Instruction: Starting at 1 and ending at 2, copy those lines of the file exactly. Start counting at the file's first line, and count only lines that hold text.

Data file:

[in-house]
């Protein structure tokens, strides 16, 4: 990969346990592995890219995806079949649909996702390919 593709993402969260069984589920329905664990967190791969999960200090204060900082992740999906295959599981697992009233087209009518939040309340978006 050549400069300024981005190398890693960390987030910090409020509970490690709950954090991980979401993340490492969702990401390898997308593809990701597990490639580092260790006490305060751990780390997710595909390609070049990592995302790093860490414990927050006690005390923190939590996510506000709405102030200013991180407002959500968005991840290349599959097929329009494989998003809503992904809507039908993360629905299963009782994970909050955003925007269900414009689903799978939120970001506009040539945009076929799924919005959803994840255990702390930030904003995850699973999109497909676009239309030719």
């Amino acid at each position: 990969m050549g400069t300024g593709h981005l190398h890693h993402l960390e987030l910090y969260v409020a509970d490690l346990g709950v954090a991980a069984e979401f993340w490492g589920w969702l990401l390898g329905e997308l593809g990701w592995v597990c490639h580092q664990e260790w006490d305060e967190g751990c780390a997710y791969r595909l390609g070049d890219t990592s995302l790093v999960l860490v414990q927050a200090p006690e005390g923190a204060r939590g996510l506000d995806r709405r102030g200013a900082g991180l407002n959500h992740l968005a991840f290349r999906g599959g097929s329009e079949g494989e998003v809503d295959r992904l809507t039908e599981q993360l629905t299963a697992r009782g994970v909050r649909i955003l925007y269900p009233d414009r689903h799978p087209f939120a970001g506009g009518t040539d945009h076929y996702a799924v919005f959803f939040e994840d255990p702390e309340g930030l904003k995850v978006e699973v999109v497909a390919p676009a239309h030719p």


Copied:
[in-house]
């Protein structure tokens, strides 16, 4: 990969346990592995890219995806079949649909996702390919 593709993402969260069984589920329905664990967190791969999960200090204060900082992740999906295959599981697992009233087209009518939040309340978006 050549400069300024981005190398890693960390987030910090409020509970490690709950954090991980979401993340490492969702990401390898997308593809990701597990490639580092260790006490305060751990780390997710595909390609070049990592995302790093860490414990927050006690005390923190939590996510506000709405102030200013991180407002959500968005991840290349599959097929329009494989998003809503992904809507039908993360629905299963009782994970909050955003925007269900414009689903799978939120970001506009040539945009076929799924919005959803994840255990702390930030904003995850699973999109497909676009239309030719």